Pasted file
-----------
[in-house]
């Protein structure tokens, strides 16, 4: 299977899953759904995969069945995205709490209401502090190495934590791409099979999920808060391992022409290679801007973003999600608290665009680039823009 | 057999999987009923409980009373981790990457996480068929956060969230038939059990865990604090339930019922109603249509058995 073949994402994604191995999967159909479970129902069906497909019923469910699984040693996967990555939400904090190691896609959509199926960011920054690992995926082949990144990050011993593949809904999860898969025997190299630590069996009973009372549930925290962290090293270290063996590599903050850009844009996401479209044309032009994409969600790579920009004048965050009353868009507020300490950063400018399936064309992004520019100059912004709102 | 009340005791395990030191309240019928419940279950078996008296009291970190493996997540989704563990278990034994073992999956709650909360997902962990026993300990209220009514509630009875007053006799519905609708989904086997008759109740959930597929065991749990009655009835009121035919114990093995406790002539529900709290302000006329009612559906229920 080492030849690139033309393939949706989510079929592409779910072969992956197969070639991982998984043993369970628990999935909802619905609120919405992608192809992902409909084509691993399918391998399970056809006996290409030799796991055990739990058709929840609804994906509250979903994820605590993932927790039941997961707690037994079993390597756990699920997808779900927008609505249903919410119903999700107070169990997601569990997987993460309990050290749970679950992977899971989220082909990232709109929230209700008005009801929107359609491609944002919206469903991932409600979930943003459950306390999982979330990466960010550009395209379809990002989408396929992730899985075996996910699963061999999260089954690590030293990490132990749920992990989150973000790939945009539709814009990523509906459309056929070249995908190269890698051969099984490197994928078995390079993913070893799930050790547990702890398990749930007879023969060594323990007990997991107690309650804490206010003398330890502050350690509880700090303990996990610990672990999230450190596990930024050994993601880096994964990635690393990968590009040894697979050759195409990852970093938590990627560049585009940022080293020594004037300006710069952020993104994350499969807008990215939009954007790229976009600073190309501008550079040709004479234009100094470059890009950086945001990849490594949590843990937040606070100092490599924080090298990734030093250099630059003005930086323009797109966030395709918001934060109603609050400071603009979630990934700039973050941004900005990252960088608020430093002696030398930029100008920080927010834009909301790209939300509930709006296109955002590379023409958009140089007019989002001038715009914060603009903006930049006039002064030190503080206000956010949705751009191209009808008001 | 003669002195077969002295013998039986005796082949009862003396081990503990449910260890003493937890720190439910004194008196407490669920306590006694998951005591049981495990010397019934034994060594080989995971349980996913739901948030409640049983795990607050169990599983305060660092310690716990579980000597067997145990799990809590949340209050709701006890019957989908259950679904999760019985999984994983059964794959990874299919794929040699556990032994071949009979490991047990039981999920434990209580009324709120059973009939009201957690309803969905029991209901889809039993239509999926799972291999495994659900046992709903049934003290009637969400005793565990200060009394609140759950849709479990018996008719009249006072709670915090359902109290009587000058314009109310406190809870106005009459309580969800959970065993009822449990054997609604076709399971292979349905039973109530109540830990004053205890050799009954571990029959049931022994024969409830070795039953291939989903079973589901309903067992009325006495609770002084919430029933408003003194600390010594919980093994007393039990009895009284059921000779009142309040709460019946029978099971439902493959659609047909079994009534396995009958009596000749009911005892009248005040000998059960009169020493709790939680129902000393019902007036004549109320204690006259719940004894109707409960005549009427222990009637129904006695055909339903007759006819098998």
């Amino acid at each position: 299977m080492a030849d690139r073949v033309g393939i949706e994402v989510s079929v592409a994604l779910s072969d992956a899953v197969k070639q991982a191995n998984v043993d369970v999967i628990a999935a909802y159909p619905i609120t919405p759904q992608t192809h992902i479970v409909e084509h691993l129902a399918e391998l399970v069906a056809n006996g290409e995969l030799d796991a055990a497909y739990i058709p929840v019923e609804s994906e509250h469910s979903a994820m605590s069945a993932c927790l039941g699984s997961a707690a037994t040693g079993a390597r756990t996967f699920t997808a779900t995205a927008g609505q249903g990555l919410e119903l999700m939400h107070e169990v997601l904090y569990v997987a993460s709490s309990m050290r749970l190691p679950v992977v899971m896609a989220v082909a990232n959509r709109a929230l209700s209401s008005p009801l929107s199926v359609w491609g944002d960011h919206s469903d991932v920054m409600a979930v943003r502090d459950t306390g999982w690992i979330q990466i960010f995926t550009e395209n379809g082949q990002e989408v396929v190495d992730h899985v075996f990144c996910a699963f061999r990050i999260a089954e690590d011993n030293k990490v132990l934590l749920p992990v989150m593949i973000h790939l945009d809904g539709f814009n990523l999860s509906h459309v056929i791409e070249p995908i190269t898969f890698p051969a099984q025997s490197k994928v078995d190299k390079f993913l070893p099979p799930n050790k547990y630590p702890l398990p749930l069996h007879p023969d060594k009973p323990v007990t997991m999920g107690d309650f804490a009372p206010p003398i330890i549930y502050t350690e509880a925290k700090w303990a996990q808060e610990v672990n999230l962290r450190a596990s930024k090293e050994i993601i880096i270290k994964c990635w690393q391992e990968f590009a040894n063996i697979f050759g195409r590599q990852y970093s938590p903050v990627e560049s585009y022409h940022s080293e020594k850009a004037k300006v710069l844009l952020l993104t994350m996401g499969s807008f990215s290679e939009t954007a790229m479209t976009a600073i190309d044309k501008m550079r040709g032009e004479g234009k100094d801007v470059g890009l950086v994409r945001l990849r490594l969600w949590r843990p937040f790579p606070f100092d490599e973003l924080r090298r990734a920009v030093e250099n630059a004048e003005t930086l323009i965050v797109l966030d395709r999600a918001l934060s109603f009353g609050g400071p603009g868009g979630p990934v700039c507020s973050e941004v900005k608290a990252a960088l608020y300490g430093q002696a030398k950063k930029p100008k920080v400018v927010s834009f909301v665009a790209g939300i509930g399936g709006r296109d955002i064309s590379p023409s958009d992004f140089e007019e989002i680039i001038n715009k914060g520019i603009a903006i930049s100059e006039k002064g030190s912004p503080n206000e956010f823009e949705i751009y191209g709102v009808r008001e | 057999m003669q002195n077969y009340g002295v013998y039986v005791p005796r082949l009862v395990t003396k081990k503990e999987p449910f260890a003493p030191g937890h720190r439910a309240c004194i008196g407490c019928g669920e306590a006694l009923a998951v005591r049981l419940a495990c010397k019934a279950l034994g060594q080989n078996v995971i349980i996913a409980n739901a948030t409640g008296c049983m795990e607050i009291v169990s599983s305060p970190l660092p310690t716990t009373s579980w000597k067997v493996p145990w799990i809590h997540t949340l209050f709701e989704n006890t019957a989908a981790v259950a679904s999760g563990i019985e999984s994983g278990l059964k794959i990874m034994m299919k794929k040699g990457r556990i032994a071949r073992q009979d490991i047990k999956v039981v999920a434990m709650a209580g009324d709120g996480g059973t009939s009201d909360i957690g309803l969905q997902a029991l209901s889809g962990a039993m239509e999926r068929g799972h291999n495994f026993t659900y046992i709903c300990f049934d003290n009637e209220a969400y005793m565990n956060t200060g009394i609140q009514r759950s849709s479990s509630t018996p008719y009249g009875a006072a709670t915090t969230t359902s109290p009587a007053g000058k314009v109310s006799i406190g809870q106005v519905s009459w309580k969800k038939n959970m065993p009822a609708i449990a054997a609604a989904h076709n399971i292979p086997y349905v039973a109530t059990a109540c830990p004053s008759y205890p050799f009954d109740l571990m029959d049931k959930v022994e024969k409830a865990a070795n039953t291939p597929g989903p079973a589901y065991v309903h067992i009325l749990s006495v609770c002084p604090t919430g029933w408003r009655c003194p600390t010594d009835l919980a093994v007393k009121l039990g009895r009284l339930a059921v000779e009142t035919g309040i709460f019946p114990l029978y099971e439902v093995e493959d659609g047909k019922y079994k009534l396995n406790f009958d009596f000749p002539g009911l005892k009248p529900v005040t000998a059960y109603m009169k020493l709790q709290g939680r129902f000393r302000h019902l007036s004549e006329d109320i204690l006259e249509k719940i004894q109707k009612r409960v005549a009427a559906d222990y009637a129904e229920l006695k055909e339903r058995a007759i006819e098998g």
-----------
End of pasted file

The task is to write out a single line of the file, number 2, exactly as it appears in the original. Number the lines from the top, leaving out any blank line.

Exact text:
């Protein structure tokens, strides 16, 4: 299977899953759904995969069945995205709490209401502090190495934590791409099979999920808060391992022409290679801007973003999600608290665009680039823009 | 057999999987009923409980009373981790990457996480068929956060969230038939059990865990604090339930019922109603249509058995 073949994402994604191995999967159909479970129902069906497909019923469910699984040693996967990555939400904090190691896609959509199926960011920054690992995926082949990144990050011993593949809904999860898969025997190299630590069996009973009372549930925290962290090293270290063996590599903050850009844009996401479209044309032009994409969600790579920009004048965050009353868009507020300490950063400018399936064309992004520019100059912004709102 | 009340005791395990030191309240019928419940279950078996008296009291970190493996997540989704563990278990034994073992999956709650909360997902962990026993300990209220009514509630009875007053006799519905609708989904086997008759109740959930597929065991749990009655009835009121035919114990093995406790002539529900709290302000006329009612559906229920 080492030849690139033309393939949706989510079929592409779910072969992956197969070639991982998984043993369970628990999935909802619905609120919405992608192809992902409909084509691993399918391998399970056809006996290409030799796991055990739990058709929840609804994906509250979903994820605590993932927790039941997961707690037994079993390597756990699920997808779900927008609505249903919410119903999700107070169990997601569990997987993460309990050290749970679950992977899971989220082909990232709109929230209700008005009801929107359609491609944002919206469903991932409600979930943003459950306390999982979330990466960010550009395209379809990002989408396929992730899985075996996910699963061999999260089954690590030293990490132990749920992990989150973000790939945009539709814009990523509906459309056929070249995908190269890698051969099984490197994928078995390079993913070893799930050790547990702890398990749930007879023969060594323990007990997991107690309650804490206010003398330890502050350690509880700090303990996990610990672990999230450190596990930024050994993601880096994964990635690393990968590009040894697979050759195409990852970093938590990627560049585009940022080293020594004037300006710069952020993104994350499969807008990215939009954007790229976009600073190309501008550079040709004479234009100094470059890009950086945001990849490594949590843990937040606070100092490599924080090298990734030093250099630059003005930086323009797109966030395709918001934060109603609050400071603009979630990934700039973050941004900005990252960088608020430093002696030398930029100008920080927010834009909301790209939300509930709006296109955002590379023409958009140089007019989002001038715009914060603009903006930049006039002064030190503080206000956010949705751009191209009808008001 | 003669002195077969002295013998039986005796082949009862003396081990503990449910260890003493937890720190439910004194008196407490669920306590006694998951005591049981495990010397019934034994060594080989995971349980996913739901948030409640049983795990607050169990599983305060660092310690716990579980000597067997145990799990809590949340209050709701006890019957989908259950679904999760019985999984994983059964794959990874299919794929040699556990032994071949009979490991047990039981999920434990209580009324709120059973009939009201957690309803969905029991209901889809039993239509999926799972291999495994659900046992709903049934003290009637969400005793565990200060009394609140759950849709479990018996008719009249006072709670915090359902109290009587000058314009109310406190809870106005009459309580969800959970065993009822449990054997609604076709399971292979349905039973109530109540830990004053205890050799009954571990029959049931022994024969409830070795039953291939989903079973589901309903067992009325006495609770002084919430029933408003003194600390010594919980093994007393039990009895009284059921000779009142309040709460019946029978099971439902493959659609047909079994009534396995009958009596000749009911005892009248005040000998059960009169020493709790939680129902000393019902007036004549109320204690006259719940004894109707409960005549009427222990009637129904006695055909339903007759006819098998």